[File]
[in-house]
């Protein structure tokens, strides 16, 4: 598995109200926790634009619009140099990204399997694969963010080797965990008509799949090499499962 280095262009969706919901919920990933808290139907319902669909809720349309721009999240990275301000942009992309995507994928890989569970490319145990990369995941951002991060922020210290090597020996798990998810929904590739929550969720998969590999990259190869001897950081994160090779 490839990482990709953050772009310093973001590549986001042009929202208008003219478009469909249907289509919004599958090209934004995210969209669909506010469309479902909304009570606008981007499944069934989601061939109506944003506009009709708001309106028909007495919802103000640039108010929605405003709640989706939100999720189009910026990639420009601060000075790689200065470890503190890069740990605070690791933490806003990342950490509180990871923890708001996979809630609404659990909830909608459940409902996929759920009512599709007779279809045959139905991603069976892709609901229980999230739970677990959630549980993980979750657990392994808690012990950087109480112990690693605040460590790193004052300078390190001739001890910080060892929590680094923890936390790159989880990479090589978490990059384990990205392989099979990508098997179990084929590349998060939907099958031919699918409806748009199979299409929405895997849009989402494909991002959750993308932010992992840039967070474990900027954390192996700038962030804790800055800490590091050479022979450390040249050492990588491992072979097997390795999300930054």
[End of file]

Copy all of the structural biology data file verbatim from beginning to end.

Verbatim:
[in-house]
């Protein structure tokens, strides 16, 4: 598995109200926790634009619009140099990204399997694969963010080797965990008509799949090499499962 280095262009969706919901919920990933808290139907319902669909809720349309721009999240990275301000942009992309995507994928890989569970490319145990990369995941951002991060922020210290090597020996798990998810929904590739929550969720998969590999990259190869001897950081994160090779 490839990482990709953050772009310093973001590549986001042009929202208008003219478009469909249907289509919004599958090209934004995210969209669909506010469309479902909304009570606008981007499944069934989601061939109506944003506009009709708001309106028909007495919802103000640039108010929605405003709640989706939100999720189009910026990639420009601060000075790689200065470890503190890069740990605070690791933490806003990342950490509180990871923890708001996979809630609404659990909830909608459940409902996929759920009512599709007779279809045959139905991603069976892709609901229980999230739970677990959630549980993980979750657990392994808690012990950087109480112990690693605040460590790193004052300078390190001739001890910080060892929590680094923890936390790159989880990479090589978490990059384990990205392989099979990508098997179990084929590349998060939907099958031919699918409806748009199979299409929405895997849009989402494909991002959750993308932010992992840039967070474990900027954390192996700038962030804790800055800490590091050479022979450390040249050492990588491992072979097997390795999300930054």